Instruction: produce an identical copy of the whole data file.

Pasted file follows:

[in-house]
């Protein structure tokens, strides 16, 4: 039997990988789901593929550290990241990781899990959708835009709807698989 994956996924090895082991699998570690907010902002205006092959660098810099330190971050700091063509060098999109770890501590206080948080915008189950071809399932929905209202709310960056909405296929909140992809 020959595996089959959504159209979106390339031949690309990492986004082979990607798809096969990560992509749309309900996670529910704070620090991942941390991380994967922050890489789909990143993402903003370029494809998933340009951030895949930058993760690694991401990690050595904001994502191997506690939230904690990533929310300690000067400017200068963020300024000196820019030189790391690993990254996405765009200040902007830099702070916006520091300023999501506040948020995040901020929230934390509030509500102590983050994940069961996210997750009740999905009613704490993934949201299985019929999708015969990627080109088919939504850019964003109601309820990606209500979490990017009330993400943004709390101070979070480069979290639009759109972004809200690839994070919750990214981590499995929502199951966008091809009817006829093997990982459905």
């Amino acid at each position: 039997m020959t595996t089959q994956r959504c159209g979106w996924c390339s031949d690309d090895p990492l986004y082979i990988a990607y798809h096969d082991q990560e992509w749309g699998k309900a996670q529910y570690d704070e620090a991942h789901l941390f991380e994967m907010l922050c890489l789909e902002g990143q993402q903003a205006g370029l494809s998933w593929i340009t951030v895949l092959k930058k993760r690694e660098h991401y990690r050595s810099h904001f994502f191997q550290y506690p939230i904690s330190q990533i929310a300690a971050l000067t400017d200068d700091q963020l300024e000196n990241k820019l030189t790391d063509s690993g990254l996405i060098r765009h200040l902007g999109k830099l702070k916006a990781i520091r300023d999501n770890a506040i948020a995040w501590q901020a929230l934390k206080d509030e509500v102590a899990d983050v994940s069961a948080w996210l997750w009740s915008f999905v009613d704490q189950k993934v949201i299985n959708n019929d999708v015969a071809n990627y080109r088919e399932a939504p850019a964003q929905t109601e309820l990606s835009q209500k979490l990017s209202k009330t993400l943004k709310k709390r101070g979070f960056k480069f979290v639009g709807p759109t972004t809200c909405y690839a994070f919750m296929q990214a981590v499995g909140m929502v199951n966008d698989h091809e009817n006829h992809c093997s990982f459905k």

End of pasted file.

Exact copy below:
[in-house]
């Protein structure tokens, strides 16, 4: 039997990988789901593929550290990241990781899990959708835009709807698989 994956996924090895082991699998570690907010902002205006092959660098810099330190971050700091063509060098999109770890501590206080948080915008189950071809399932929905209202709310960056909405296929909140992809 020959595996089959959504159209979106390339031949690309990492986004082979990607798809096969990560992509749309309900996670529910704070620090991942941390991380994967922050890489789909990143993402903003370029494809998933340009951030895949930058993760690694991401990690050595904001994502191997506690939230904690990533929310300690000067400017200068963020300024000196820019030189790391690993990254996405765009200040902007830099702070916006520091300023999501506040948020995040901020929230934390509030509500102590983050994940069961996210997750009740999905009613704490993934949201299985019929999708015969990627080109088919939504850019964003109601309820990606209500979490990017009330993400943004709390101070979070480069979290639009759109972004809200690839994070919750990214981590499995929502199951966008091809009817006829093997990982459905």
């Amino acid at each position: 039997m020959t595996t089959q994956r959504c159209g979106w996924c390339s031949d690309d090895p990492l986004y082979i990988a990607y798809h096969d082991q990560e992509w749309g699998k309900a996670q529910y570690d704070e620090a991942h789901l941390f991380e994967m907010l922050c890489l789909e902002g990143q993402q903003a205006g370029l494809s998933w593929i340009t951030v895949l092959k930058k993760r690694e660098h991401y990690r050595s810099h904001f994502f191997q550290y506690p939230i904690s330190q990533i929310a300690a971050l000067t400017d200068d700091q963020l300024e000196n990241k820019l030189t790391d063509s690993g990254l996405i060098r765009h200040l902007g999109k830099l702070k916006a990781i520091r300023d999501n770890a506040i948020a995040w501590q901020a929230l934390k206080d509030e509500v102590a899990d983050v994940s069961a948080w996210l997750w009740s915008f999905v009613d704490q189950k993934v949201i299985n959708n019929d999708v015969a071809n990627y080109r088919e399932a939504p850019a964003q929905t109601e309820l990606s835009q209500k979490l990017s209202k009330t993400l943004k709310k709390r101070g979070f960056k480069f979290v639009g709807p759109t972004t809200c909405y690839a994070f919750m296929q990214a981590v499995g909140m929502v199951n966008d698989h091809e009817n006829h992809c093997s990982f459905k």